For some businesses, commitment to a larger purpose would be simply learning the difference between right and wrong, while others take a more responsible view of the role they play in the lives of their employees, their customers, and ultimately how they affect the world. Sam Walton’s philosophies were and are fundamentally based on giving back some of the wealth that he and his family receive. Sam Walton, was not just one of the most successful and rich men in America, but prided himself and his family on giving something back.
His family’s gifts reflect a wide variety of interests, spread across numerous organizations, with a heavy emphasis on education. His programs continue after his death. Walton funded a special scholarship program that sends kids from Central America to college in Arkansas. Presently, there are about 180 of these children enrolled at three different Arkansas schools, and Sam paid about $13,000 a year per student. He also sponsored seventy scholarships of $6,000 each year for children of Wal-Mart associates.
In addition to many educational institutions, recipients of Walton family gifts include church groups and community projects like zoos, libraries, and recreational facilities. He supported hospitals and medical research programs. He funded art
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Sam supported such groups as the Citizens against Government Waste, Students in Free Enterprise, and the Arkansas Business Council. Wal-Mart executives continue to rely on many of the traditional goals and philosophies that Sam’s legacy left behind, while simultaneously keeping one step ahead of the ever-changing technology and methods of today’s fast-paced business environment. The organization has faced, and is still facing, a significant amount of controversy over several different issues; however, none of these have done much more than scrape the exterior of this gigantic operation.
The future also looks bright for Wal-Mart, especially if it is able to strike a comfortable balance between increasing its profits and recognizing its social and ethical responsibilities. The key features of Wal-Mart’s approach to implementing the strategy put together by Sam Walton emphasizes building solid working relationships with both suppliers and employees, being aware and taking notice of the most intricate details in store layouts and merchandising techniques, capitalizing on every cost saving opportunity, and creating a high performance spirit.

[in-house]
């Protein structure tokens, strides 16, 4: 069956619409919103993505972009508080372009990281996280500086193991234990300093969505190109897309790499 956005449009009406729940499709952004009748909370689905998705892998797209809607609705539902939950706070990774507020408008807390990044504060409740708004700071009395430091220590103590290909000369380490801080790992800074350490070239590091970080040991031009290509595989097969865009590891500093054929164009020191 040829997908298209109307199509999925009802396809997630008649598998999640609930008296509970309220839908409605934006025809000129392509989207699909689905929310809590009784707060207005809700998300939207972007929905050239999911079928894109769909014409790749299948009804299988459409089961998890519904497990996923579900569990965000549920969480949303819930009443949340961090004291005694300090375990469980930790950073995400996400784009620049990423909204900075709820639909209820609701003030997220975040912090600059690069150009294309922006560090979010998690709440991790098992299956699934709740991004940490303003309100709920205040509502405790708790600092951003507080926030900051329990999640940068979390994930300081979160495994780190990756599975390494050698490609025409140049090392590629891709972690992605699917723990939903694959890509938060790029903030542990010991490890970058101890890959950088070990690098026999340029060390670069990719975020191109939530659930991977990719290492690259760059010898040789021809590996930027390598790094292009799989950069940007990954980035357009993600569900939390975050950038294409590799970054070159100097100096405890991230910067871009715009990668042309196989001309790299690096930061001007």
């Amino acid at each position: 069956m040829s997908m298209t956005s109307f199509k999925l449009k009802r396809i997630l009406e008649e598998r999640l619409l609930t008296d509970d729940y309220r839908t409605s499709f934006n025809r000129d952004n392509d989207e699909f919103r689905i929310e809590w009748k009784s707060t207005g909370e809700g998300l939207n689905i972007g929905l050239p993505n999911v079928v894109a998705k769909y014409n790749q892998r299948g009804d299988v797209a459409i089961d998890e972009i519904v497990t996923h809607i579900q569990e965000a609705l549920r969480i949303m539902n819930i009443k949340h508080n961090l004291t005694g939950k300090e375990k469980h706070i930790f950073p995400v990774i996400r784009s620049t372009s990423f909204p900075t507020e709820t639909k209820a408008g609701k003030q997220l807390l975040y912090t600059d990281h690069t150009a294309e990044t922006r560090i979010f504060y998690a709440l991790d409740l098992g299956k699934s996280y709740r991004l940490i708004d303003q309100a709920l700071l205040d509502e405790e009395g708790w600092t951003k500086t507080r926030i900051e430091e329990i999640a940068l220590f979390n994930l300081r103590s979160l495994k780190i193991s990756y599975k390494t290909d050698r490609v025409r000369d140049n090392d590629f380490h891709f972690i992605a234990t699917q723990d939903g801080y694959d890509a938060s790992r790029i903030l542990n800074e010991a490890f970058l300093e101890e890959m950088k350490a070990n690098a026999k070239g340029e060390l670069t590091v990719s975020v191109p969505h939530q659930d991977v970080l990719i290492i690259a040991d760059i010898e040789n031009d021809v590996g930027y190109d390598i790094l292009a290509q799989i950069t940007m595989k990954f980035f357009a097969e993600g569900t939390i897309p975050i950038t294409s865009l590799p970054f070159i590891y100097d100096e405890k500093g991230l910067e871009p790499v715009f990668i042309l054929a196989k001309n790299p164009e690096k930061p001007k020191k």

This strategic formula is used to provide customers access to quality goods, to make these goods available when and where customers want them, to develop a cost structure that enables competitive pricing, and to build and maintain a reputation for absolute trustworthiness (Stalk, Evan, & Shulman, 1992). Wal-Mart stores operate according to their “Everyday Low Price” philosophy. Wal-Mart has emerged as the industry leader because it has been better at containing its costs which has allowed it to pass on the savings to its customers.
Wal-Mart has become a capabilities competitor. It continues to improve upon its key business processes, managing them centrally and investing in them heavily for the long term payback. Walton was known for his ability to quickly learn from his competitors’ successes and failures. Wal-Mart has invested heavily in its unique cross-docking inventory systems. Cross docking has enabled Wal-Mart to achieve economies of scale which reduces its cost of sales.
With this system, goods are continuously delivered to stores within 48 hours and often without having to inventory them. Lower prices also eliminate the expense of frequent sales promotions and sales are more predictable. Cross docking gives the individual managers more control at the store level. Assisted by a company owned transportation system Wal-Mart can ship goods from warehouse to store in less than 48 hours. This enables Wal-Mart to stock the shelves 4 times faster than its competition.